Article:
I’m still reading as much as I can about breakfasts near and far, standard and exotic, sunny-side-up and whole wheat or ciabatta, when I get word that the head of WQED’s Production Department, Darryl Ford-Williams, would like a 30-second promotional spot for the show by next Thursday when there’s a big WQED Board Meeting. Darryl knows we haven’t shot anything yet but she trusts we’ll come up with something. We need to make like mad men and create a commercial in a week for a show that doesn’t exist yet.
I have an idea. Just a table with beautiful plates of breakfast quickly coming and going, being eaten and finished, cups of coffee and big glasses of juice, silverware and crumbs all appearing and disappearing, and a voice-over narration that sort of explains what we hope to do. I talk it over with cameraman Bob Lubomski, editor Matt Conrad and sound guy Glenn Syska, and they think we can make this work. Matt wants to come with us on location (because he’s hungry?), especially if I can convince the folks at Square Café to let us go there to shoot it.
Square Café is a groovy little breakfast place in my neighborhood called Regent Square, just east of Frick Park here in Pittsburgh. Sherree Goldstein, the much loved owner of the place, is excited by the idea, and she’s very accomodating, so we set a date to invade her little café: Tuesday morning September 22 with an ETA between 9 and 9:30.
We’ll invade and take over a portion of the cafe, but we’re hoping that we’ll be after the breakfast rush and before lunch. Matt meets us at the cafe. He’s drinking coffee by the time we get there. Bob and Glenn and Matt and I start hauling things in, schmoozing along the way. We’ll set up some lights and try to do this right.
We were going to use the yellow kitchen table but decided it might be more difficult because of its rectangular shape, and we choose instead one of the newer, smaller orange-top tables that have that classic boomerang formica design on top. Bob sets the camera on the tripod so it’s looking straight down to the table top.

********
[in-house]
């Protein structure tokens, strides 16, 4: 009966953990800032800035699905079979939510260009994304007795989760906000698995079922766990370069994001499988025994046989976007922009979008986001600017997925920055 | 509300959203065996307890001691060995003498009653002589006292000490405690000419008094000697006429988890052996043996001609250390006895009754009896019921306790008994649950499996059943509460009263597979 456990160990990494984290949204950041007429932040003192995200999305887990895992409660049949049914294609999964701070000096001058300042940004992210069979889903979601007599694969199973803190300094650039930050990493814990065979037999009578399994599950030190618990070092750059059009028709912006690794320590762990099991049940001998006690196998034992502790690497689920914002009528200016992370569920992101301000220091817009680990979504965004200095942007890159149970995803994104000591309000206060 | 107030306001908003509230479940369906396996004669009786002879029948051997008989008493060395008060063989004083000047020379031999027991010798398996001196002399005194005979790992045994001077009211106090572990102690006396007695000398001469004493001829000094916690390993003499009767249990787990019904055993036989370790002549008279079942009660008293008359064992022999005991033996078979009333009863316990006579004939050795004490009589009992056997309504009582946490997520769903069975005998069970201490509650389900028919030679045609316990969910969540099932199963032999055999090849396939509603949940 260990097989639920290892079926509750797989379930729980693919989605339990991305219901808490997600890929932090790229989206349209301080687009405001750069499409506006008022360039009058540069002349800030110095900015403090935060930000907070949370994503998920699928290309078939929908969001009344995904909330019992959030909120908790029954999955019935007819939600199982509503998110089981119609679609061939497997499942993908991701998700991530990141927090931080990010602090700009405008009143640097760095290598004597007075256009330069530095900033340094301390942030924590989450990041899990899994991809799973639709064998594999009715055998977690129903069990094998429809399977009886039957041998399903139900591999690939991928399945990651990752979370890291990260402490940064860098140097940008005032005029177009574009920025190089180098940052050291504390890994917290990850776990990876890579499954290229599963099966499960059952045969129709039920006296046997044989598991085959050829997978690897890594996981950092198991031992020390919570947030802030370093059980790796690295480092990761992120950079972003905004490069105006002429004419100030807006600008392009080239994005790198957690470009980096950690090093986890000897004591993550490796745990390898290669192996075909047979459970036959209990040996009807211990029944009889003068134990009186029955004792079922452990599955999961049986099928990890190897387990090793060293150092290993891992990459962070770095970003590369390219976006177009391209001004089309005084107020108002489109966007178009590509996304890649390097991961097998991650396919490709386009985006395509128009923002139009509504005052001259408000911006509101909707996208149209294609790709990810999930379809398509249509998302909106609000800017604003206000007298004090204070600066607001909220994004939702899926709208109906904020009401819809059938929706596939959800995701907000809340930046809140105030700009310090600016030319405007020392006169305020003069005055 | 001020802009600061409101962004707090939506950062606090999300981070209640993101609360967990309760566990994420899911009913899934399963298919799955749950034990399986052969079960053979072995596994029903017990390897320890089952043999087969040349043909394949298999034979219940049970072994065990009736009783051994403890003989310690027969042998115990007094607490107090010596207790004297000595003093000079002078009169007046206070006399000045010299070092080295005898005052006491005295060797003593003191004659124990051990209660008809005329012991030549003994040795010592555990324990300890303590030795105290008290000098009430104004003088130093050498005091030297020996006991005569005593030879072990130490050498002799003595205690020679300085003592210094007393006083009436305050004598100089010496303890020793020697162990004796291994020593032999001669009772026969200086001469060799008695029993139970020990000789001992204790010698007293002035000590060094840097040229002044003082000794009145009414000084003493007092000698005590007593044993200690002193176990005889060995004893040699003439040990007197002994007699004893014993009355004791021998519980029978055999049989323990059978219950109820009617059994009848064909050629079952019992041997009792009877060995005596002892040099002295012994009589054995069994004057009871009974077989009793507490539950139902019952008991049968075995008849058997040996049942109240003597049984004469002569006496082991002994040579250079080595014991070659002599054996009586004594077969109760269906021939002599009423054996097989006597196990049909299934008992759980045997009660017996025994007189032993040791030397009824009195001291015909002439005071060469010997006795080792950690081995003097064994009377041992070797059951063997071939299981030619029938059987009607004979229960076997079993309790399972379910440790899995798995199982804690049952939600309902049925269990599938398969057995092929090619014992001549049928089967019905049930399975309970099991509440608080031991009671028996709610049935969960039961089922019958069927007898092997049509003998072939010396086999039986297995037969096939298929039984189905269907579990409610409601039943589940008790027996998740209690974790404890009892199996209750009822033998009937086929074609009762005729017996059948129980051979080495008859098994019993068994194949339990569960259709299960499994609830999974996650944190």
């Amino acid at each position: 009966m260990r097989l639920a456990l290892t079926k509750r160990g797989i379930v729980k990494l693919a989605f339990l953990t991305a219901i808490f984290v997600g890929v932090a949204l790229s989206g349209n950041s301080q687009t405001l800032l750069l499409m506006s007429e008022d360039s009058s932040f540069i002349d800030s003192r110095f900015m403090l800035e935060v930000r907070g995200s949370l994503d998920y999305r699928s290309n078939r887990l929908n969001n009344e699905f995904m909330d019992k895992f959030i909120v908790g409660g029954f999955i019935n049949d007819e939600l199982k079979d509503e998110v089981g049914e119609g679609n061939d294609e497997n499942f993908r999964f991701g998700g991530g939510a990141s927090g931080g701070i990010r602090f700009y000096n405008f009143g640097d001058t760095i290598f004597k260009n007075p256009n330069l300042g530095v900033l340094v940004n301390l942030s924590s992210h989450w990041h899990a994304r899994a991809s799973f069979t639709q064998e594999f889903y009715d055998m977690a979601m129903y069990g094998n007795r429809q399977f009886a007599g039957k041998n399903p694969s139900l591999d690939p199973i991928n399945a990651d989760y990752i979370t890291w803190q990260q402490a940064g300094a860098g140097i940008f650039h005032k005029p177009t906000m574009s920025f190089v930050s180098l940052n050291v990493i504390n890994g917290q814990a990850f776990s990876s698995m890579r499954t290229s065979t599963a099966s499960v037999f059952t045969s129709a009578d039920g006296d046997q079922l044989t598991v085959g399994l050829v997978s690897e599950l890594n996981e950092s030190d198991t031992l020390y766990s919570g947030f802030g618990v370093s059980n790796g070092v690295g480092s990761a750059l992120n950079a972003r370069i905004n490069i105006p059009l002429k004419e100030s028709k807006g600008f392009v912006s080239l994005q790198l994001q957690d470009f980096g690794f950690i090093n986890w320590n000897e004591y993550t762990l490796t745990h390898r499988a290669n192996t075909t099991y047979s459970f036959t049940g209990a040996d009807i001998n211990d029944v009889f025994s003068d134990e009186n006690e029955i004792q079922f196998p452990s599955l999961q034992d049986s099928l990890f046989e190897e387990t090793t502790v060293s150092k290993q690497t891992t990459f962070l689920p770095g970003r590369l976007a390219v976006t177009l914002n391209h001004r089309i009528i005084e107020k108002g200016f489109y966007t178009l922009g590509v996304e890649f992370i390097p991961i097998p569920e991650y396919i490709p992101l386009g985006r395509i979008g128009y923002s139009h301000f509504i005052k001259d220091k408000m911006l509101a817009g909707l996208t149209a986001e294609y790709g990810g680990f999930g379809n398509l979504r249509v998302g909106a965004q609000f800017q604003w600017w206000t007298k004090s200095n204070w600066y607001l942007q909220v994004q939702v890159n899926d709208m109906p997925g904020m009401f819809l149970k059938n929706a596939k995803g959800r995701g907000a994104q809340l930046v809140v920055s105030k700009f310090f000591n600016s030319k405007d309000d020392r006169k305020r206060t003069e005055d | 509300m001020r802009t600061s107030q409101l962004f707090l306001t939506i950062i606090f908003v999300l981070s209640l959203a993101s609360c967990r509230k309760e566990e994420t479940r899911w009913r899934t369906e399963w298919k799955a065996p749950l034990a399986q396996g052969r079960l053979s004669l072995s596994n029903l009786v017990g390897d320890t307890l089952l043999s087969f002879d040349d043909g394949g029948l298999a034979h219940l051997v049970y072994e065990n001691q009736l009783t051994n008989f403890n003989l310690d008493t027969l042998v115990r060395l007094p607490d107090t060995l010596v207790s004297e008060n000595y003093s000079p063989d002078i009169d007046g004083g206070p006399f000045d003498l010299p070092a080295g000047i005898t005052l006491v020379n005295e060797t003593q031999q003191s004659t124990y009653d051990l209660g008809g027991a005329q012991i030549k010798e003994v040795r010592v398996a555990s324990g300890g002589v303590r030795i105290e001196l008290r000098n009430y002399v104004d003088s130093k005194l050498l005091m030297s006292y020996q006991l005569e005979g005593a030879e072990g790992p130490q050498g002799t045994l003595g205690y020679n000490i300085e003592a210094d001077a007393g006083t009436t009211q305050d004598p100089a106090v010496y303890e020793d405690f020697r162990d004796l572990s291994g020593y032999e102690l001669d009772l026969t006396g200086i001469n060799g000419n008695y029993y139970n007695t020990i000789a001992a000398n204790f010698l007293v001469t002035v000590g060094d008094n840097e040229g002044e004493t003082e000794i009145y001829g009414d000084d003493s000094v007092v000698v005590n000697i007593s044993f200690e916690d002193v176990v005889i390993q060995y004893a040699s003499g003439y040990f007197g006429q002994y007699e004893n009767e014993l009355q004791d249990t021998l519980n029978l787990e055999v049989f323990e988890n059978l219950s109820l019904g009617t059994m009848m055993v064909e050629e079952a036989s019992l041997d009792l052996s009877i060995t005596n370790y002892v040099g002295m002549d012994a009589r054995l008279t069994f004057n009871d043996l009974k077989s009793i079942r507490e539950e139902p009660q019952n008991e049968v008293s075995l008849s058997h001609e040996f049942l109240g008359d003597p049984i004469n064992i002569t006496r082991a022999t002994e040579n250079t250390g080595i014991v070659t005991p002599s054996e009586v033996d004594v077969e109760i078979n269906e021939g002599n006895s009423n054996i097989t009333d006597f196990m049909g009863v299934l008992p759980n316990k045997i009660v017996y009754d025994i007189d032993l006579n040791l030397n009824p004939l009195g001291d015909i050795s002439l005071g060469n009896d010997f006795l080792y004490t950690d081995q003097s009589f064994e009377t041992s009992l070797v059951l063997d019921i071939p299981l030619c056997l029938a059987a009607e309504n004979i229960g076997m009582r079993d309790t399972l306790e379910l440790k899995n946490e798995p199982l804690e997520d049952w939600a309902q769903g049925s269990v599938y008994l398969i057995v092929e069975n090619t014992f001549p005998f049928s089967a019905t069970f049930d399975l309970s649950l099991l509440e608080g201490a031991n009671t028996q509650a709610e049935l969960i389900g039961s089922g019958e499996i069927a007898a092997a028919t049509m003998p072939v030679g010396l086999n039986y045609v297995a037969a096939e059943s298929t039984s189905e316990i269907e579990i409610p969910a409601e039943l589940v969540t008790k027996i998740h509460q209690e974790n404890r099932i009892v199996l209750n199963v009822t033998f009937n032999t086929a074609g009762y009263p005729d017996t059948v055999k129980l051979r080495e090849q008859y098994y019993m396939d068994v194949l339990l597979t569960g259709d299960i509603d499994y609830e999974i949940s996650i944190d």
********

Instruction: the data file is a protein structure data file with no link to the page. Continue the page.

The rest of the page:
We haven’t figured out all the details, but we’ll need different “eaters” for the different plates of food, and so we decide to start with Sherree as our first “eater” with the oatmeal and fruit.
Then Matt steps in to eat the second plate which is a somewhat standard Square Breakfast with eggs sunny side up. (It turns out Matt is not a big egg eater and he eats around the yolks like my sister did when she was 6.)
Then we wanted to involve some of the people from the kitchen who were being so helpful. The cafe’s chef, Doug Genovese, came out and ate the pile of pancakes with bananas. Debbie Thomas who was washing dishes agreed to tackle the breakfast burrito.
And the last plate, crepes with brie and fruit, was attacked by Ron Crosby, one of the cooks from the kitchen. All the food looked beautiful, and I was happy that all this might work.
We marked the table with tape so that the eaters would know when their hands (and silverware?) were in the frame. We wanted a variety of moves, an occasional drink of juice or coffee, and of course, quick removal of plates when the eater was finished.
We had consulted with our designer Paula Zetter before we went to the cafe, and she had asked that we get an empty plate being delivered so she could put the program title on the empty plate, but we totally forgot. She came up with a wonderful alternative however. You’ll see.
We took all the footage back to the station.
Matt digitized the images from the tape onto drives in our editing suites, so we could use all the pictures in our Avid editing system. I had to write some copy that I could cut as 30 seconds of voice-over narration, and Matt played with the pictures, letting parts run at normal speed, making other parts go must faster. We found a 30-second chunk of Buddy Nutt music that we liked. And I think it all turned out OK.
Watch it here.